The Use of Immunofluorescence Microscopy and Enzyme-Linked Immunosorbent Assayas Complementary Techniques for Protein Identification in Artists' Materials

Arlen Heginbotham, Victoria Millay, Michael Quick
2006 Journal of the American Institute for Conservation  
Antibody-based immunological approaches to identifying protein-based materials offer several advantages over the traditional methods used for analyzing works of art. These techniques are able to distinguish with ease between different protein types (i.e., collagen vs. albumen vs. casein) and also to determine unambiguously the biological source of the protein (i.e., bovine collagen vs. rabbit collagen vs. sheep collagen). The technique of Enzyme-linked Immunosorbent Assay (ELISA) is highly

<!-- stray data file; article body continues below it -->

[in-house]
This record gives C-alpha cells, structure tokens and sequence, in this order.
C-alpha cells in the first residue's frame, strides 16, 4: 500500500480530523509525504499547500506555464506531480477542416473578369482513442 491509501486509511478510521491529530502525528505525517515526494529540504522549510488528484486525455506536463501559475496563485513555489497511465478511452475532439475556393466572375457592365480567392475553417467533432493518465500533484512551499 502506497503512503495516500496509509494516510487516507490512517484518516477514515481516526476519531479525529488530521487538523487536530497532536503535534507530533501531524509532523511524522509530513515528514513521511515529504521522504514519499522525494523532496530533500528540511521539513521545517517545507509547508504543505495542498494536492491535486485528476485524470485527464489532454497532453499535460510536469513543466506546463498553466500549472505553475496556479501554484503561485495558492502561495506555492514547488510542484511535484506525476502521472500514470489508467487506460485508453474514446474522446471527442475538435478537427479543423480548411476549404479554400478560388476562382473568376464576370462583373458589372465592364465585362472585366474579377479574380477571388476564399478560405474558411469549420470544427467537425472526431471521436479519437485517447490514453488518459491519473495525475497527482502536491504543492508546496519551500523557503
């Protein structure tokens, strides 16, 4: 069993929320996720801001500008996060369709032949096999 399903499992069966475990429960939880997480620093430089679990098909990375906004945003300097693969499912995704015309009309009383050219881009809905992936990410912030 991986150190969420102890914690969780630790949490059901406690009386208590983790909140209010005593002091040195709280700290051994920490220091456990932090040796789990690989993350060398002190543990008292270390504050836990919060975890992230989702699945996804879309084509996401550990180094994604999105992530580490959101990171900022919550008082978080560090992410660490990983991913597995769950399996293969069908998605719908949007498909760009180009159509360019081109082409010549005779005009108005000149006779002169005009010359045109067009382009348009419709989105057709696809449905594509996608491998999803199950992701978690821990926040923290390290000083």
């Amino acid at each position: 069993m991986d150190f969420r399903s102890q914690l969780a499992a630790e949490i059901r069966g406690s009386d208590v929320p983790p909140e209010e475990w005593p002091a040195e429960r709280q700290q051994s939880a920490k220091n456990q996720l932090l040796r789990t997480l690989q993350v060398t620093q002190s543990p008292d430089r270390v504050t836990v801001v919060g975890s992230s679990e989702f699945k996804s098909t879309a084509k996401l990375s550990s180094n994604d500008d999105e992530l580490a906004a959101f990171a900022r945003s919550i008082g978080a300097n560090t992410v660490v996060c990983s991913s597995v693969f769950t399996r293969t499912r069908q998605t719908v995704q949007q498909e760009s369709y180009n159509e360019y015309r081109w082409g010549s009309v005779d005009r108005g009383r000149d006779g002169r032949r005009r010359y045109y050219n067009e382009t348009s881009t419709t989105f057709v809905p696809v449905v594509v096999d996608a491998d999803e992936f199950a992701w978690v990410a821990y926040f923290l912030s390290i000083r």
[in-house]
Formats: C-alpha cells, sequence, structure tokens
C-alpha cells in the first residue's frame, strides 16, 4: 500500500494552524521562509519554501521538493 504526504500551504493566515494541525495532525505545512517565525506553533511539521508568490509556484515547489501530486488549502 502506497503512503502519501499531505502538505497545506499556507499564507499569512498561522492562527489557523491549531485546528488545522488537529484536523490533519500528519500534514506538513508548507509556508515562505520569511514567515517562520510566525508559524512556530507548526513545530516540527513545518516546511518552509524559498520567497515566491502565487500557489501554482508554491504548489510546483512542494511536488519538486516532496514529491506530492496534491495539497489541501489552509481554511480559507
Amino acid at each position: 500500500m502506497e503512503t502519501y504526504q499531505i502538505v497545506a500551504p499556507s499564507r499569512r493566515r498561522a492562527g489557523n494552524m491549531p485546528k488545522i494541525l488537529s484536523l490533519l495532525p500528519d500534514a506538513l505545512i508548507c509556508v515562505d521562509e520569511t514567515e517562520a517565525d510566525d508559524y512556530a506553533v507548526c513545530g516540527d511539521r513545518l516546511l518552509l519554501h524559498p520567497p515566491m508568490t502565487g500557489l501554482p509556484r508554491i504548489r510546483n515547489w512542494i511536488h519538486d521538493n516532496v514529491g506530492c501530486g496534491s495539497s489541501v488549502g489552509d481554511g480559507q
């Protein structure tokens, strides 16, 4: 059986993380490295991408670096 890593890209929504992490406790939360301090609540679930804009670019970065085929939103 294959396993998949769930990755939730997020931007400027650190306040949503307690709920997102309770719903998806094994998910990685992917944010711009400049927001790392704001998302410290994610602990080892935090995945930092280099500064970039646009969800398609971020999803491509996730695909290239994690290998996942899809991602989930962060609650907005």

more » ... tive (detection limits below one nanogram) and is relatively simple and cost-effective. In addition, immunofluorescence microscopy (IFM) offers the possibility of spatially resolving target proteins in embedded cross-sections. This paper presents part one of a case study in which these complementary methods were successfully employed for the identification of egg albumin in the analysis of an important 17th-century French cabinet by André-Charles Boulle in the collection of the J. Paul Getty Museum. The authors suggest that ELISA and IFM have the potential to become routine analytical tools in conservation science laboratories.
doi:10.1179/019713606806112522 fatcat:44fdobwdx5hyvir3pj2nxeqxjm